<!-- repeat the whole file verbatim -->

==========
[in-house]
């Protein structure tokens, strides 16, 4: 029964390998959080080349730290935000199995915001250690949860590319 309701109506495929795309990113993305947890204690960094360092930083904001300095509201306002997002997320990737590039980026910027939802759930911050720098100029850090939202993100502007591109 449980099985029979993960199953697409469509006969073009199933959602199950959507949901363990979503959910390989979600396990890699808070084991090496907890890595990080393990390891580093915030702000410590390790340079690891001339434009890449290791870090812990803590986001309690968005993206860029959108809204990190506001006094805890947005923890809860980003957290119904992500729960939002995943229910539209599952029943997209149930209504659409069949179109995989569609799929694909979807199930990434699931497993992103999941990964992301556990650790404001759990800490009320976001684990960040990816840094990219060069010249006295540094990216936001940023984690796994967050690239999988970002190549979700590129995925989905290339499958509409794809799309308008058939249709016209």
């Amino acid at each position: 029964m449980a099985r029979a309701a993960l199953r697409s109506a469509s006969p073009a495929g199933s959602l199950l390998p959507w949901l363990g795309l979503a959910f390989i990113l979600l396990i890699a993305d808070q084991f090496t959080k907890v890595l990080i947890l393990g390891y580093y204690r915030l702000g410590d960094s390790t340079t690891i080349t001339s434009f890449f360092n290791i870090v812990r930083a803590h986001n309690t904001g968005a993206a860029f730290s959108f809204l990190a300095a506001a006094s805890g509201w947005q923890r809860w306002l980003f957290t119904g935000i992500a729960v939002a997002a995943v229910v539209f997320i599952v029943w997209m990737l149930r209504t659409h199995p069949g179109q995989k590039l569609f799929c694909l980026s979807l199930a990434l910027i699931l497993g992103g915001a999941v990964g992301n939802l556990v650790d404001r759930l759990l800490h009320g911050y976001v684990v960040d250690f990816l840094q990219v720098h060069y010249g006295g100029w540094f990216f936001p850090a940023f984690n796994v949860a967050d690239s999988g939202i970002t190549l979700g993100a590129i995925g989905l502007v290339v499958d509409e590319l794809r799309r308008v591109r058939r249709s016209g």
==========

[in-house]
């Protein structure tokens, strides 16, 4: 029964390998959080080349730290935000199995915001250690949860590319 309701109506495929795309990113993305947890204690960094360092930083904001300095509201306002997002997320990737590039980026910027939802759930911050720098100029850090939202993100502007591109 449980099985029979993960199953697409469509006969073009199933959602199950959507949901363990979503959910390989979600396990890699808070084991090496907890890595990080393990390891580093915030702000410590390790340079690891001339434009890449290791870090812990803590986001309690968005993206860029959108809204990190506001006094805890947005923890809860980003957290119904992500729960939002995943229910539209599952029943997209149930209504659409069949179109995989569609799929694909979807199930990434699931497993992103999941990964992301556990650790404001759990800490009320976001684990960040990816840094990219060069010249006295540094990216936001940023984690796994967050690239999988970002190549979700590129995925989905290339499958509409794809799309308008058939249709016209």
């Amino acid at each position: 029964m449980a099985r029979a309701a993960l199953r697409s109506a469509s006969p073009a495929g199933s959602l199950l390998p959507w949901l363990g795309l979503a959910f390989i990113l979600l396990i890699a993305d808070q084991f090496t959080k907890v890595l990080i947890l393990g390891y580093y204690r915030l702000g410590d960094s390790t340079t690891i080349t001339s434009f890449f360092n290791i870090v812990r930083a803590h986001n309690t904001g968005a993206a860029f730290s959108f809204l990190a300095a506001a006094s805890g509201w947005q923890r809860w306002l980003f957290t119904g935000i992500a729960v939002a997002a995943v229910v539209f997320i599952v029943w997209m990737l149930r209504t659409h199995p069949g179109q995989k590039l569609f799929c694909l980026s979807l199930a990434l910027i699931l497993g992103g915001a999941v990964g992301n939802l556990v650790d404001r759930l759990l800490h009320g911050y976001v684990v960040d250690f990816l840094q990219v720098h060069y010249g006295g100029w540094f990216f936001p850090a940023f984690n796994v949860a967050d690239s999988g939202i970002t190549l979700g993100a590129i995925g989905l502007v290339v499958d509409e590319l794809r799309r308008v591109r058939r249709s016209g």